Nick Collins: Concerto for Accompaniment

The "Concerto for Accompaniment," by Nick Collins, represents the first example of what I believe is a new and promising compositional medium. At the 2001 International Computer Music Conference in Havana, I suggested to Nick that he write a piece for oboe and piano in which the piano part had technical demands that far exceeded the reach of any human player. Nick responded in only a couple of months with much more than I had asked for. That the technical demands are superhuman is really a somewhat incidental fact about this extremely interesting and beautiful composition whose musical merits would speak for themselves --- if it could be performed.

While scored for an unusual, but nearly traditional, combination of oboe and piano six hands, the composition is unplayable by traditional means. First of all, the technical demands alone are enough to make human performance impossible --- the piano parts contain extremely fast notes including seemingly unmeasured "showers" of texture as well as clearly measured 32nd notes as fast as 200 beats per minute. Secondly, the rhythmic demands are, in places, beyond what could reasonably expected of human musicians. For example, the fugue subject and counter-subject of the 2nd movement, appear at many different time scales including several that lead to rhythmic complexity far in excess of that normally encountered in instrumental music. As another example, the first movement contains a nearly unplayable rhythmic passage in which the oboe and piano play rather fast sixteenth notes which are are offset by a thirtysecond note. Finally, In addition to the technical and rhythmic demands, the coordination of the ensemble poses significant obstacles due to intricate and complex interweaving of parts.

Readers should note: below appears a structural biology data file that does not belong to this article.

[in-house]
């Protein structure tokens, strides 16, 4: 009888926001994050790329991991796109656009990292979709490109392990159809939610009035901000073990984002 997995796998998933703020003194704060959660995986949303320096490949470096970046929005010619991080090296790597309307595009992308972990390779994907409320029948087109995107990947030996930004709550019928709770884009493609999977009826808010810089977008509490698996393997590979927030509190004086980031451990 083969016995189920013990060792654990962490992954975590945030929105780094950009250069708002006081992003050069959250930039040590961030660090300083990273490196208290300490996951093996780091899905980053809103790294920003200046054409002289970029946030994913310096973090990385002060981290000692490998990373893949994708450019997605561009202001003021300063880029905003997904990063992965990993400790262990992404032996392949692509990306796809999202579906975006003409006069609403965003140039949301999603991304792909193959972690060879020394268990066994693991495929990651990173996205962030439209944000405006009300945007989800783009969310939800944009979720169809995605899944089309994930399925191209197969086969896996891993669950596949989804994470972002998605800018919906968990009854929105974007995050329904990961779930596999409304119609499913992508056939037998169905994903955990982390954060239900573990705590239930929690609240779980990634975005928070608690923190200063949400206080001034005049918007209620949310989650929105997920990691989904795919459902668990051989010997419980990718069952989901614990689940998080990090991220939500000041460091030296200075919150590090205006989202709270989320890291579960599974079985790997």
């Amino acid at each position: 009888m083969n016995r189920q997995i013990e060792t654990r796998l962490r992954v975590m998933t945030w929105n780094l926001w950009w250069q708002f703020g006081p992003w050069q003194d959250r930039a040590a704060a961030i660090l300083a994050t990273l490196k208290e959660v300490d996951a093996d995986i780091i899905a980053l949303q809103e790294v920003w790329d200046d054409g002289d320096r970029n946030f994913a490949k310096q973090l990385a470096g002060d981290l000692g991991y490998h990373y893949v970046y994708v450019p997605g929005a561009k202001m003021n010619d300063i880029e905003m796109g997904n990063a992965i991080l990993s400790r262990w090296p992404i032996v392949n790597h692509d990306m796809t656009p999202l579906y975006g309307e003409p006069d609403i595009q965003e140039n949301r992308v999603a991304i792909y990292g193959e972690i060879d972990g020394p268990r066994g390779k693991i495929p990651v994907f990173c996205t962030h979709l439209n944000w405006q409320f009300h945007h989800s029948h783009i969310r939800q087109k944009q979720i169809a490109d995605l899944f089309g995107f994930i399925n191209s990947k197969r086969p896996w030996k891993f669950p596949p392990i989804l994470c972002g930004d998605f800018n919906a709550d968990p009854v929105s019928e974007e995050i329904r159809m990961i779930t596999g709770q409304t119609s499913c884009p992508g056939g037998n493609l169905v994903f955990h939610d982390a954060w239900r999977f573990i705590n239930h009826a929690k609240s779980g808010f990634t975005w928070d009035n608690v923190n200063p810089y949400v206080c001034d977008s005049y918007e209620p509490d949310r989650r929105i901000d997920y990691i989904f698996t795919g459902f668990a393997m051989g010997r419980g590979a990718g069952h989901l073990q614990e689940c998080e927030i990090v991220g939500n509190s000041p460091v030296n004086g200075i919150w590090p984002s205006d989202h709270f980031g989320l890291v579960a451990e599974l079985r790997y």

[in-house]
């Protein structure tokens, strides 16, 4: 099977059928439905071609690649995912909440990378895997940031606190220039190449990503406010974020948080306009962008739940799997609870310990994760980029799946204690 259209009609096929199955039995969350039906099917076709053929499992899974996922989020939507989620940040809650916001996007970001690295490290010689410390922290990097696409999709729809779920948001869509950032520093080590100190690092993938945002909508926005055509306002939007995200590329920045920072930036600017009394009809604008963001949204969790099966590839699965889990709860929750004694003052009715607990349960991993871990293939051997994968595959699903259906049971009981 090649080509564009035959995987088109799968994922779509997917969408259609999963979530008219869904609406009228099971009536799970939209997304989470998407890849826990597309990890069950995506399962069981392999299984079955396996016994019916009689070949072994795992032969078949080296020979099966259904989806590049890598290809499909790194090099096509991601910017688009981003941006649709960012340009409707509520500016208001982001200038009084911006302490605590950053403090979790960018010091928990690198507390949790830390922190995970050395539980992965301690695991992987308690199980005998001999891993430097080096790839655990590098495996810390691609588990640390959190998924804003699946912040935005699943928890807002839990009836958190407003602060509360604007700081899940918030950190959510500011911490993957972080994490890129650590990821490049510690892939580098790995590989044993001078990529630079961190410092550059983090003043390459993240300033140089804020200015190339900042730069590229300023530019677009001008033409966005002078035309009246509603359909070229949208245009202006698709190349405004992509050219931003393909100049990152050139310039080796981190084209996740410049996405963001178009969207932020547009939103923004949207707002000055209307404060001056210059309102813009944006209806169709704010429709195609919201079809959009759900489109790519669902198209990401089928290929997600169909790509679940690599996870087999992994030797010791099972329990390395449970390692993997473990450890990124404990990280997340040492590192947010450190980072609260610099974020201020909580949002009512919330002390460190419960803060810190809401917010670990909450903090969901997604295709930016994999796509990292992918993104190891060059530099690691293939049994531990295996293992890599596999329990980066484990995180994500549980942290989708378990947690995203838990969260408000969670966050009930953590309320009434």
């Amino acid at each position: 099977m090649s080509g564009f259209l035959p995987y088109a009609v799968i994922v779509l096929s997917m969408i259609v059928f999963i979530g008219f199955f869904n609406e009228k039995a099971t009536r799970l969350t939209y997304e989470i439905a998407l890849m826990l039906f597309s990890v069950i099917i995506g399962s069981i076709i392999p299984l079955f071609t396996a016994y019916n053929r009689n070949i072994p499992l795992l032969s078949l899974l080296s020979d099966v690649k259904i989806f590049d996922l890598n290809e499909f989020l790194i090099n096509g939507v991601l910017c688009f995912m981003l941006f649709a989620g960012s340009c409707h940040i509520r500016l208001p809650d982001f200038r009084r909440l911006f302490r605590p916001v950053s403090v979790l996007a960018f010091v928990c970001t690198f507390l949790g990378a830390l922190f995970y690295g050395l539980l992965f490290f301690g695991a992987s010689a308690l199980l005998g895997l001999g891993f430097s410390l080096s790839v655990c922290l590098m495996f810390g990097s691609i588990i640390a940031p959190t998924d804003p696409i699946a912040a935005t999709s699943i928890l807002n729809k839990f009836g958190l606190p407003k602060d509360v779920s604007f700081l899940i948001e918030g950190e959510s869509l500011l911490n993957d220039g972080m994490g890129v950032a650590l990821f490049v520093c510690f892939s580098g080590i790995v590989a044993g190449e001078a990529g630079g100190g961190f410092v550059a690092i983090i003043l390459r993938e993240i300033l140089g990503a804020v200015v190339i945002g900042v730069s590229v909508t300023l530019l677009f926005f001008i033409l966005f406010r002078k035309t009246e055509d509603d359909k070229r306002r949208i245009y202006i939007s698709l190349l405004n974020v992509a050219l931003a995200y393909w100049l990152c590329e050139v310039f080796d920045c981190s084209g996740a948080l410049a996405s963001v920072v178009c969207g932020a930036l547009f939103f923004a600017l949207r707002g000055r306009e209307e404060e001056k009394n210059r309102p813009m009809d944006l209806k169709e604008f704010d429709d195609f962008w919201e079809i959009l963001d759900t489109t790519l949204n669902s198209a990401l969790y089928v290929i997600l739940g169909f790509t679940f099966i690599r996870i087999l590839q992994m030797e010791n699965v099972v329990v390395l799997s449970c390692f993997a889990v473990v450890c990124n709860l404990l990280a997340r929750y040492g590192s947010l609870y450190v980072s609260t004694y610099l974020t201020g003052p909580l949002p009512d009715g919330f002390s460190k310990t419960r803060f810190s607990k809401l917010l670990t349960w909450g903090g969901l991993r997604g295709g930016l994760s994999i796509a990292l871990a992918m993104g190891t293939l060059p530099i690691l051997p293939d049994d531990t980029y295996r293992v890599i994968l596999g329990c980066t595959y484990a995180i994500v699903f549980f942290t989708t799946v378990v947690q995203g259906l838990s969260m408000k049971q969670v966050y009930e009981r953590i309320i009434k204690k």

This is, of course, where my research comes in. The performance of the piece was accomplished using my "Music Plus One" system. I hope you will enjoy listening to the .mp3 files.

Here are midi files for both movements:
  • Movement 1
  • Movement 2: Fugue
    The score might be available on request (for the right reasons).